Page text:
mining companies

Pork-barrel politics and scare tactics have dominated the final weeks of the “longest election campaign ever”. Voters in marginal seats have been warned to “vote carefully”, to not “waste your vote” or “risk a protest vote” which might result in — shock horror “the chaos of a hung parliament”. We have had “tradies” in political ads trying to convince workers that the Liberal National Party (LNP) is their party, and Labor trying to convince the public that they have “rediscovered” labor values.
One side event at the COP21 United Nations climate change conference in Paris was the launch of the Fossil-Fuel Subsidy Reform Communique. Almost 40 countries signed onto the statement, which pledges to eliminate subsidies to the fossil fuel industry. The communique said: “The International Energy Agency (IEA) highlights fossil fuel subsidy reform as a key component of a set of energy measures to combat climate change and estimates that even a partial phase-out of fossil-fuel subsidies would generate 12% of the total abatement needed by 2020 to keep the door open to the 2°C target.”
About 50 people attended the Queensland Water Summit in Dalby on September 23. Despite its midweek timing, a wide range of people attended from across the state, including farmers threatened by increasingly severe drought and mining company pollution of their water sources, to community members, doctors and clergy from communities impacted by coal seam gas, underground coal gasification and coalmining. The summit was organised and funded by independent Senator Glenn Lazarus, who spoke briefly but mostly listened to the concerns raised by attendees.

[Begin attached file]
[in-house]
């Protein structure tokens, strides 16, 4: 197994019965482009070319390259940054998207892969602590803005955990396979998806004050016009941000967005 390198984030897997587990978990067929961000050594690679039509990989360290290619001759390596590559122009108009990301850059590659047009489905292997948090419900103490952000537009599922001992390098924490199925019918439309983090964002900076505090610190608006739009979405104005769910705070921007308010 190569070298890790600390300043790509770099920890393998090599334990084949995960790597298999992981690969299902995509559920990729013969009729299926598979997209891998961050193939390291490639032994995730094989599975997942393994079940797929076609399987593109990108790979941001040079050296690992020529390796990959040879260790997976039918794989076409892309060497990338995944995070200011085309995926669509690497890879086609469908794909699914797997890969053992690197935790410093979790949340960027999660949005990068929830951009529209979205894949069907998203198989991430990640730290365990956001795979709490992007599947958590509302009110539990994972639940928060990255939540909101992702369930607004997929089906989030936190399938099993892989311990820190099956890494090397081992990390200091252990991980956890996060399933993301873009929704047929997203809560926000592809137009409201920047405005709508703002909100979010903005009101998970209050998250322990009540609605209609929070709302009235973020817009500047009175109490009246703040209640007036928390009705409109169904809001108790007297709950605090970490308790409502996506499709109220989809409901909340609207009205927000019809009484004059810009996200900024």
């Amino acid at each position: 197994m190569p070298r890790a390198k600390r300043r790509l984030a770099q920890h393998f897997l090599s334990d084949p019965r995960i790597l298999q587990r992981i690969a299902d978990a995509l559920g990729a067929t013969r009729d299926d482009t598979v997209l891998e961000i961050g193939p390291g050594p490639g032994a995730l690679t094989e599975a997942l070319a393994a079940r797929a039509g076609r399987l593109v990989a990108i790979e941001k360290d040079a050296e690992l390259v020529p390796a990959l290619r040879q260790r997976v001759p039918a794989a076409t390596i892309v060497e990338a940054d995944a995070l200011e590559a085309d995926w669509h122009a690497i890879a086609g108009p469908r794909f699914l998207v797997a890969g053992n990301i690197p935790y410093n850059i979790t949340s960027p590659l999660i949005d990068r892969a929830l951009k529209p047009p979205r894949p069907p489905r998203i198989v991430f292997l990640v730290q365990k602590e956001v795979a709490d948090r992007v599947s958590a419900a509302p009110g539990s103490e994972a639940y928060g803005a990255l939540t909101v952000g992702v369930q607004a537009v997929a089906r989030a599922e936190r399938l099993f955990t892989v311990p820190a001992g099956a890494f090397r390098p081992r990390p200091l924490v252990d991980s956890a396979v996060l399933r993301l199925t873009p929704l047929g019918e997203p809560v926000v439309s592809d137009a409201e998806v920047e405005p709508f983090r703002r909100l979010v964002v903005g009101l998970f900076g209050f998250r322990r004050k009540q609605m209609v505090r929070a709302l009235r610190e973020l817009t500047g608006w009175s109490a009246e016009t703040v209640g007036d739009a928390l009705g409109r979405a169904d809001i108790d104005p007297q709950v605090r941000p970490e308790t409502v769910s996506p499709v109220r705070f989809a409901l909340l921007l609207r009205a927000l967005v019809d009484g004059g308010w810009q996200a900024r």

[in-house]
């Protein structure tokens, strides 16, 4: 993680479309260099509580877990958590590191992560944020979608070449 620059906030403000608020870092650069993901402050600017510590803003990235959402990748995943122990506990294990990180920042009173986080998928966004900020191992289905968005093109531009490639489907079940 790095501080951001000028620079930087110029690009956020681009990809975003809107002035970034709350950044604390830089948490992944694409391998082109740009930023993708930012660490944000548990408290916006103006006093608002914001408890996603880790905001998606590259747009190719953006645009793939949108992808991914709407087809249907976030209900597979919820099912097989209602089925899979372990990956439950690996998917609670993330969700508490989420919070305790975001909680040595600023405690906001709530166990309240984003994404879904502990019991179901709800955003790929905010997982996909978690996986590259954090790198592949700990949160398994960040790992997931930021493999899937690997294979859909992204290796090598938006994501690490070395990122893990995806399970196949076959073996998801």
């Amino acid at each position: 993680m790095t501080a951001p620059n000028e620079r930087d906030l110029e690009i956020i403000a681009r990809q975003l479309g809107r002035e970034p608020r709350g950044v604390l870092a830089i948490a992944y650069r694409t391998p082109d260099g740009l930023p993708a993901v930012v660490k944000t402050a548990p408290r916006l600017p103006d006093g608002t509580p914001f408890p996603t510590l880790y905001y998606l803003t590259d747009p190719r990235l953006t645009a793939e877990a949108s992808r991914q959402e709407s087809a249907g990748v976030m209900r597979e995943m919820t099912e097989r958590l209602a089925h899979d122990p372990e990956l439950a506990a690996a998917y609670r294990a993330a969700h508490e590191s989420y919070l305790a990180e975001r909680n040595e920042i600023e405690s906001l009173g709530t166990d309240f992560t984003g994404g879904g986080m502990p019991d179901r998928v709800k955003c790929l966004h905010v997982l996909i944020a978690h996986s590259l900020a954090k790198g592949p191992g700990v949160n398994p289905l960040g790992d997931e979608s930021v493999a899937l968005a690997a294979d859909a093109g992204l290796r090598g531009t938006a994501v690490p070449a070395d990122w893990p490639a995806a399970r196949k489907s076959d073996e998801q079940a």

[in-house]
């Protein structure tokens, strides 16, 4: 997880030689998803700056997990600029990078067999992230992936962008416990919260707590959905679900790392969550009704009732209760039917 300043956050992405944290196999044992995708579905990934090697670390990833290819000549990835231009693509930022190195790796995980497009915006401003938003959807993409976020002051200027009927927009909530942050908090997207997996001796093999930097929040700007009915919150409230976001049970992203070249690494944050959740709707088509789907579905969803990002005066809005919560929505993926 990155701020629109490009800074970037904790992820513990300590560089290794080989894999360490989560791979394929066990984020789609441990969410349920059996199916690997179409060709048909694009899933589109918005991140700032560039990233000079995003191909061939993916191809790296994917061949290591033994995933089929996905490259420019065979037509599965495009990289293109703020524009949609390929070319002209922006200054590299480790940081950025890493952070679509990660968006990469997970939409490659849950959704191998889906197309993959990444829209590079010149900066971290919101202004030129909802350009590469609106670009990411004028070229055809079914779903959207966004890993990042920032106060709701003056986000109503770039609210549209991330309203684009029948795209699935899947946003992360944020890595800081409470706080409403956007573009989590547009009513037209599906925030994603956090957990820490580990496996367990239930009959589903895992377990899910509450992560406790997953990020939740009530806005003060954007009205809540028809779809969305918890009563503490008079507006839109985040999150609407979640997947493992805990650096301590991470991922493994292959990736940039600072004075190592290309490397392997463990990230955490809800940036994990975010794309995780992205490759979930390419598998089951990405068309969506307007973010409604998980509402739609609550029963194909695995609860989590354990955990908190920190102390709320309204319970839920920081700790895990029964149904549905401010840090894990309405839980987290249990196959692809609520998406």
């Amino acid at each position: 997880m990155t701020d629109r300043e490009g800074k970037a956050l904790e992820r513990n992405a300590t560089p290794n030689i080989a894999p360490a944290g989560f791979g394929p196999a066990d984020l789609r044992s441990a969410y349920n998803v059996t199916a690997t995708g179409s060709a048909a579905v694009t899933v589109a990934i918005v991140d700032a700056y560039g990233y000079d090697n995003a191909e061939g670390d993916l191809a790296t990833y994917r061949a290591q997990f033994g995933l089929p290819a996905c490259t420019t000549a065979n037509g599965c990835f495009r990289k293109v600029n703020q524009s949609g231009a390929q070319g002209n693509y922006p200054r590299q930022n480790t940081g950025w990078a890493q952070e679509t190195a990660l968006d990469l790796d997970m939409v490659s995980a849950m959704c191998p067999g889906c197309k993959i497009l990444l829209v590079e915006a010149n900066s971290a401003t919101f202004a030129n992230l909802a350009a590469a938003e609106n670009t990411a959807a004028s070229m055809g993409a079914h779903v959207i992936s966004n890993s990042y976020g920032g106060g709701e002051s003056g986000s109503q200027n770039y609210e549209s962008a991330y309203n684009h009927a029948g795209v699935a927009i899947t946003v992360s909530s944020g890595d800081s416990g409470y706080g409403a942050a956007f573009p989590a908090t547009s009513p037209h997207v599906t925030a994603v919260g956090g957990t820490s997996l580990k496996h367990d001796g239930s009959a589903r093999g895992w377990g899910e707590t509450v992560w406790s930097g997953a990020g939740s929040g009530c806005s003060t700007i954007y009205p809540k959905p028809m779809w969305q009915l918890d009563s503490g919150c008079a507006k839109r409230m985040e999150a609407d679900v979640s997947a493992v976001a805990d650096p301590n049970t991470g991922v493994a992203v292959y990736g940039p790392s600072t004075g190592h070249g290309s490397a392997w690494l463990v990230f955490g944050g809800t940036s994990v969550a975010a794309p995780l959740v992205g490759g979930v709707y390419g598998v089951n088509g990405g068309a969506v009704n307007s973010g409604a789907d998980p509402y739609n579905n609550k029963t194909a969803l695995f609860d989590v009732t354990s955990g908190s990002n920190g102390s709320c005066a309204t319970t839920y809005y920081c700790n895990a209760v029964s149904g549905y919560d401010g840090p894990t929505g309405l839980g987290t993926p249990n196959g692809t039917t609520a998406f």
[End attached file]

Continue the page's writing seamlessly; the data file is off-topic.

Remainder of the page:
Media watchers should be forgiven for a degree of confusion over statements by federal treasurer and deputy prime minister Wayne Swan in the past two weeks. He began the month with a Press Club address, published in The Monthly’s March edition titled “The 0.01%” where he attacked “the rising power of vested interests” — naming mining magnates Clive Palmer, Andrew Forrest and Gina Rinehart — for “undermining our equality and threatening our democracy”.
Nearly 10 years of a mining boom has made big changes to Australia’s economy and environment. Resource companies have made record profits. This has given Australia’s rich mining billionaires an inflated sense of entitlement. When the Resources Super Profits Tax (RSPT) was proposed we saw Gina Rinehart speaking to an anti-tax rally from the back of a truck along with fellow billionaire Andrew Forrest, who wore a high-visibility work shirt as though he was just another struggling worker.
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